To complicate matters, bed bug cases have traditionally invoked insurance coverage disputes between the property owner and the insurance company. For instance, while claims involving personal injury are normally covered under an insurance policy, the business practices claims are not. This would mean that that there would be no coverage for the Plaintiff’s attorney fees as well. It is very possible to have a business practice claim worth a few hundred dollars per Plaintiff but an attorney fee bill exceeding $50,000 for a relatively small trial and several hundred thousand dollars for a class action proceeding.
Hotels that haggle over small claims are very short-sighted. A smart Plaintiff’s lawyer will keep detailed billing records in the event the claim goes to trial adding large dollars to what could be a very minor claim. In cases where consumer fraud or a business practices violation is being alleged, the key is for the hotel to mitigate its exposure by considering these attorney fees at the outset of the claim. Also, a hotel should always offer to waive the room fees and pay for replacement clothing costs or laundry charges. If the hotel can eliminate the economic losses incurred by the guest, it may be able to completely avoid a consumer fraud or business practices violation case. This holds true in individual as well as multiple Plaintiff claims.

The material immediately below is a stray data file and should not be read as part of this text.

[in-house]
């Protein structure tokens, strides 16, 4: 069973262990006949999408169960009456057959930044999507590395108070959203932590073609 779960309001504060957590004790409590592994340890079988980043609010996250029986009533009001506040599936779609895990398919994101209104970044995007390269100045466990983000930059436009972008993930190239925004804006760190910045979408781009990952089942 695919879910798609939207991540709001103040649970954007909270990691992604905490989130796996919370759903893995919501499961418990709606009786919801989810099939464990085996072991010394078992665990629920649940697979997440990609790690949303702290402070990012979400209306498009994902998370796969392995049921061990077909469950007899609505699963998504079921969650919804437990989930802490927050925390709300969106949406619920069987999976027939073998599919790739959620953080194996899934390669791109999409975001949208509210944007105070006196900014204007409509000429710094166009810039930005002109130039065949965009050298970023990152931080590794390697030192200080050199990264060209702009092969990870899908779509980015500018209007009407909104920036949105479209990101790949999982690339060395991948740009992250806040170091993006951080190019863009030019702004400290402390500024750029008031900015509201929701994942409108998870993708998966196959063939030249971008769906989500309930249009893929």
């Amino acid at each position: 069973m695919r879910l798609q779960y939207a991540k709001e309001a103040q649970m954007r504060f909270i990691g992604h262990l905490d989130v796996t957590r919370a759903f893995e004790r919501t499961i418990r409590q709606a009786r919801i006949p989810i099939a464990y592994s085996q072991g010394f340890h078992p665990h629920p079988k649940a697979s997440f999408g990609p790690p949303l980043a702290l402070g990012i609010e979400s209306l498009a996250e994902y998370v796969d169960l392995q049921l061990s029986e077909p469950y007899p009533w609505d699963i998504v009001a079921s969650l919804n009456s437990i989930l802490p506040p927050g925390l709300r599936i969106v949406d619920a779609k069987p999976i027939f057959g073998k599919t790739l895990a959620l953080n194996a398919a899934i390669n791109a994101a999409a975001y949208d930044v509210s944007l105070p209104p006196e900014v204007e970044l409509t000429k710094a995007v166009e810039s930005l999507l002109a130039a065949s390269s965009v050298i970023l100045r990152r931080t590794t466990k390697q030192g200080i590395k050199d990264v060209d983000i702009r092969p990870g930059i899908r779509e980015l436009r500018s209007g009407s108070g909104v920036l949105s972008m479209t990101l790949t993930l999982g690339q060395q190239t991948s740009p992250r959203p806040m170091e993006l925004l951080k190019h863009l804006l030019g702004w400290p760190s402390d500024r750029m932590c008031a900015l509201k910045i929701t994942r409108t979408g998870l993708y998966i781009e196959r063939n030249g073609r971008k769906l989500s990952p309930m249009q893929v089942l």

Hotels are more vulnerable to bed bug related claims because of an increasing consumer awareness of bed bugs and claims being made on television, radio, newspaper and social media. Bed bug litigation appears to be the “new frontier” for injury cases. Hoteliers can no longer afford to read from the same ‘old playbook’ as research has resulted in the development of new strategies that are highly effective. More so, hoteliers are ultimately responsible for the bed bug activity in their facility. While their contracted pest manager is an excellent source of information, hoteliers are challenged today to perform their own due diligence. To protect against such legal actions, hotels should implement comprehensive preventive strategies to avert the commonplace introduction of bed bugs into their facilities from developing into an established infestation. An essential component of this strategy is that hotel management implement aggressive inspection-based protocols. These protocols must include documentation systems that show compliance and an immediate action plan to deal with a suspected bed bug event. The mere introduction of a bed bug does not give rise to liability. In fact, when housekeeping finds evidence of a bed bug, the Hotel should reward that person as they really received a real gift – the gift of time to prevent the introduction from evolving into an infestation!!! One bed bug “a case will not make.” An infestation can be financially devastating.
Written by: Jeffrey M. Lipman, Attorney-At-Law and Polk County Magistrate Judge.
The Lipman Law Firm practice handles consumer class action litigation, specializing in class action bed bug litigation. Jeff Lipman is a frequent speaker throughout the United States, including the National Pest Management Association and Entomological Society of America.